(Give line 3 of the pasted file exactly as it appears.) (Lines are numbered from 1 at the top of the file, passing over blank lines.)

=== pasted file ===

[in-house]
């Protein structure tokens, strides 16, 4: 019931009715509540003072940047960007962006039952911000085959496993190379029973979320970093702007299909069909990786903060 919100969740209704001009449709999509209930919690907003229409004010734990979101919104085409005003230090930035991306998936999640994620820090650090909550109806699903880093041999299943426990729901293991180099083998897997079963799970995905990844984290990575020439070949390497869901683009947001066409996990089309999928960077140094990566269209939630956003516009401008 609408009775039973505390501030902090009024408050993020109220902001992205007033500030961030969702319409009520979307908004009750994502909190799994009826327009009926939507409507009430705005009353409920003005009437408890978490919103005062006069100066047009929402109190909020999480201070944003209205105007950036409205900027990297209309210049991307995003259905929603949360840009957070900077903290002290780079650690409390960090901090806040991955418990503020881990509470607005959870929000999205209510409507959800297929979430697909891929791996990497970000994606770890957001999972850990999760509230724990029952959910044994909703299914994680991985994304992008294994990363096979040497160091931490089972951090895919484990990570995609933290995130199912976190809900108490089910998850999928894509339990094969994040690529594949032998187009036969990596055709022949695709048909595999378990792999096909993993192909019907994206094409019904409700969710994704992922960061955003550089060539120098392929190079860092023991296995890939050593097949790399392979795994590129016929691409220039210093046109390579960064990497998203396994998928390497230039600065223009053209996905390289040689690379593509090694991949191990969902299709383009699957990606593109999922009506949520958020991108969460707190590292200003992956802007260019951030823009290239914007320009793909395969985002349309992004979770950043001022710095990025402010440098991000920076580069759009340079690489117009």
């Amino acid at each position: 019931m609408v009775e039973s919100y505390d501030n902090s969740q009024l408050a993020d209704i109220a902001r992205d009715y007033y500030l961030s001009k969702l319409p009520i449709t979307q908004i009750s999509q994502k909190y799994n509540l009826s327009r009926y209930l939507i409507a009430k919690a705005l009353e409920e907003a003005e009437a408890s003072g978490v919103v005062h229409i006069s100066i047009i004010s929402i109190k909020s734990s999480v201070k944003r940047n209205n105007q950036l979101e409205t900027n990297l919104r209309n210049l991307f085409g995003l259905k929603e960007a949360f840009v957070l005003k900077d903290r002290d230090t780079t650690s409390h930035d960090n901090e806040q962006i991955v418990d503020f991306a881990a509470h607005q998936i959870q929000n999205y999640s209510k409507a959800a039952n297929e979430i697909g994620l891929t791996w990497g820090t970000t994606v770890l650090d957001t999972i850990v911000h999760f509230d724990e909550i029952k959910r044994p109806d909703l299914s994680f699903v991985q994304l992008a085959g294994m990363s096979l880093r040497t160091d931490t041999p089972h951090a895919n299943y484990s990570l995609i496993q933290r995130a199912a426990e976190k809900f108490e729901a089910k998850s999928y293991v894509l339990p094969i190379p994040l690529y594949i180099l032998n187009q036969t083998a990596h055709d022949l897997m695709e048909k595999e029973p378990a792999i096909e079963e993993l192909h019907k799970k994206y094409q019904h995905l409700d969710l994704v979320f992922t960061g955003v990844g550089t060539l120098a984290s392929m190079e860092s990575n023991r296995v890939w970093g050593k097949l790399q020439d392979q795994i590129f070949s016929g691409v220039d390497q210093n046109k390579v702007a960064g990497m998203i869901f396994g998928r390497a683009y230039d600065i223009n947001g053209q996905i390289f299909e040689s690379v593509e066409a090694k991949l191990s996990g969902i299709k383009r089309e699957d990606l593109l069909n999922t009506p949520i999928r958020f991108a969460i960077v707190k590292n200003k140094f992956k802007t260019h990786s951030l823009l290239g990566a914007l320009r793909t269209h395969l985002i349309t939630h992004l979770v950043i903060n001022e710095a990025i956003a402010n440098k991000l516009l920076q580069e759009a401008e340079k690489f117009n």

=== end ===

């Amino acid at each position: 019931m609408v009775e039973s919100y505390d501030n902090s969740q009024l408050a993020d209704i109220a902001r992205d009715y007033y500030l961030s001009k969702l319409p009520i449709t979307q908004i009750s999509q994502k909190y799994n509540l009826s327009r009926y209930l939507i409507a009430k919690a705005l009353e409920e907003a003005e009437a408890s003072g978490v919103v005062h229409i006069s100066i047009i004010s929402i109190k909020s734990s999480v201070k944003r940047n209205n105007q950036l979101e409205t900027n990297l919104r209309n210049l991307f085409g995003l259905k929603e960007a949360f840009v957070l005003k900077d903290r002290d230090t780079t650690s409390h930035d960090n901090e806040q962006i991955v418990d503020f991306a881990a509470h607005q998936i959870q929000n999205y999640s209510k409507a959800a039952n297929e979430i697909g994620l891929t791996w990497g820090t970000t994606v770890l650090d957001t999972i850990v911000h999760f509230d724990e909550i029952k959910r044994p109806d909703l299914s994680f699903v991985q994304l992008a085959g294994m990363s096979l880093r040497t160091d931490t041999p089972h951090a895919n299943y484990s990570l995609i496993q933290r995130a199912a426990e976190k809900f108490e729901a089910k998850s999928y293991v894509l339990p094969i190379p994040l690529y594949i180099l032998n187009q036969t083998a990596h055709d022949l897997m695709e048909k595999e029973p378990a792999i096909e079963e993993l192909h019907k799970k994206y094409q019904h995905l409700d969710l994704v979320f992922t960061g955003v990844g550089t060539l120098a984290s392929m190079e860092s990575n023991r296995v890939w970093g050593k097949l790399q020439d392979q795994i590129f070949s016929g691409v220039d390497q210093n046109k390579v702007a960064g990497m998203i869901f396994g998928r390497a683009y230039d600065i223009n947001g053209q996905i390289f299909e040689s690379v593509e066409a090694k991949l191990s996990g969902i299709k383009r089309e699957d990606l593109l069909n999922t009506p949520i999928r958020f991108a969460i960077v707190k590292n200003k140094f992956k802007t260019h990786s951030l823009l290239g990566a914007l320009r793909t269209h395969l985002i349309t939630h992004l979770v950043i903060n001022e710095a990025i956003a402010n440098k991000l516009l920076q580069e759009a401008e340079k690489f117009n």